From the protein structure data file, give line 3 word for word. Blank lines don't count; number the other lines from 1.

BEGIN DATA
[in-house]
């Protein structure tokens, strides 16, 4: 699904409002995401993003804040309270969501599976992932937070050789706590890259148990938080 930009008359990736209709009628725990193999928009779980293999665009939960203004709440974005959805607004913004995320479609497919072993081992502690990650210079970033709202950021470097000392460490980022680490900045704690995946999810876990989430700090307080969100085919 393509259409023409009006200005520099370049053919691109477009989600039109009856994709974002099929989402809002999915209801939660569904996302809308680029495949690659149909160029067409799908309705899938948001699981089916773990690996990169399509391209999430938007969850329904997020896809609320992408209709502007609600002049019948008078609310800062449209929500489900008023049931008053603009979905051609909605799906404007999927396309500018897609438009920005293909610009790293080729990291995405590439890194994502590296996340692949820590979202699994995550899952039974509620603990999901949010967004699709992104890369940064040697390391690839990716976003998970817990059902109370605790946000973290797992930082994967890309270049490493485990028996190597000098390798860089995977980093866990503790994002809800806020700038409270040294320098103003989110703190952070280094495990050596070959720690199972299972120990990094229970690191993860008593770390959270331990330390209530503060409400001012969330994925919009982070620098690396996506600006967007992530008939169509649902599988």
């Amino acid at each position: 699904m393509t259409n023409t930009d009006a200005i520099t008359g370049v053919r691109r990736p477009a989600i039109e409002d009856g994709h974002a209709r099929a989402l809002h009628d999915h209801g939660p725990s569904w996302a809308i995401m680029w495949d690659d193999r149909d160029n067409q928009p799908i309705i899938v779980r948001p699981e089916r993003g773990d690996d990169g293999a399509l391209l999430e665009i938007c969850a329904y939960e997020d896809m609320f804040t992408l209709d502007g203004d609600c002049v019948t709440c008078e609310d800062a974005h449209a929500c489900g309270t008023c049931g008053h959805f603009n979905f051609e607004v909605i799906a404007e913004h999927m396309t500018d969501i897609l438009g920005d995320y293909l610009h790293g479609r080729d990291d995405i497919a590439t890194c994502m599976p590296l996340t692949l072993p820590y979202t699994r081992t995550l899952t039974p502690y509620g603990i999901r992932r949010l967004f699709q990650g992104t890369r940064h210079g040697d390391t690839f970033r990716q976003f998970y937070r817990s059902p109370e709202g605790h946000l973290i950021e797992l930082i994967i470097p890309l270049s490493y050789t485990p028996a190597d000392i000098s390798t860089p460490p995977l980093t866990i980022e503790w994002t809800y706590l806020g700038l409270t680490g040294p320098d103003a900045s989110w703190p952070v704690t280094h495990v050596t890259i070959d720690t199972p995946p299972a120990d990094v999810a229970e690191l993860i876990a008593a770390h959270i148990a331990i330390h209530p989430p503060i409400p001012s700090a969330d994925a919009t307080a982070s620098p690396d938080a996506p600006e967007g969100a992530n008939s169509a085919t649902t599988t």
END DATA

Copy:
């Amino acid at each position: 699904m393509t259409n023409t930009d009006a200005i520099t008359g370049v053919r691109r990736p477009a989600i039109e409002d009856g994709h974002a209709r099929a989402l809002h009628d999915h209801g939660p725990s569904w996302a809308i995401m680029w495949d690659d193999r149909d160029n067409q928009p799908i309705i899938v779980r948001p699981e089916r993003g773990d690996d990169g293999a399509l391209l999430e665009i938007c969850a329904y939960e997020d896809m609320f804040t992408l209709d502007g203004d609600c002049v019948t709440c008078e609310d800062a974005h449209a929500c489900g309270t008023c049931g008053h959805f603009n979905f051609e607004v909605i799906a404007e913004h999927m396309t500018d969501i897609l438009g920005d995320y293909l610009h790293g479609r080729d990291d995405i497919a590439t890194c994502m599976p590296l996340t692949l072993p820590y979202t699994r081992t995550l899952t039974p502690y509620g603990i999901r992932r949010l967004f699709q990650g992104t890369r940064h210079g040697d390391t690839f970033r990716q976003f998970y937070r817990s059902p109370e709202g605790h946000l973290i950021e797992l930082i994967i470097p890309l270049s490493y050789t485990p028996a190597d000392i000098s390798t860089p460490p995977l980093t866990i980022e503790w994002t809800y706590l806020g700038l409270t680490g040294p320098d103003a900045s989110w703190p952070v704690t280094h495990v050596t890259i070959d720690t199972p995946p299972a120990d990094v999810a229970e690191l993860i876990a008593a770390h959270i148990a331990i330390h209530p989430p503060i409400p001012s700090a969330d994925a919009t307080a982070s620098p690396d938080a996506p600006e967007g969100a992530n008939s169509a085919t649902t599988t």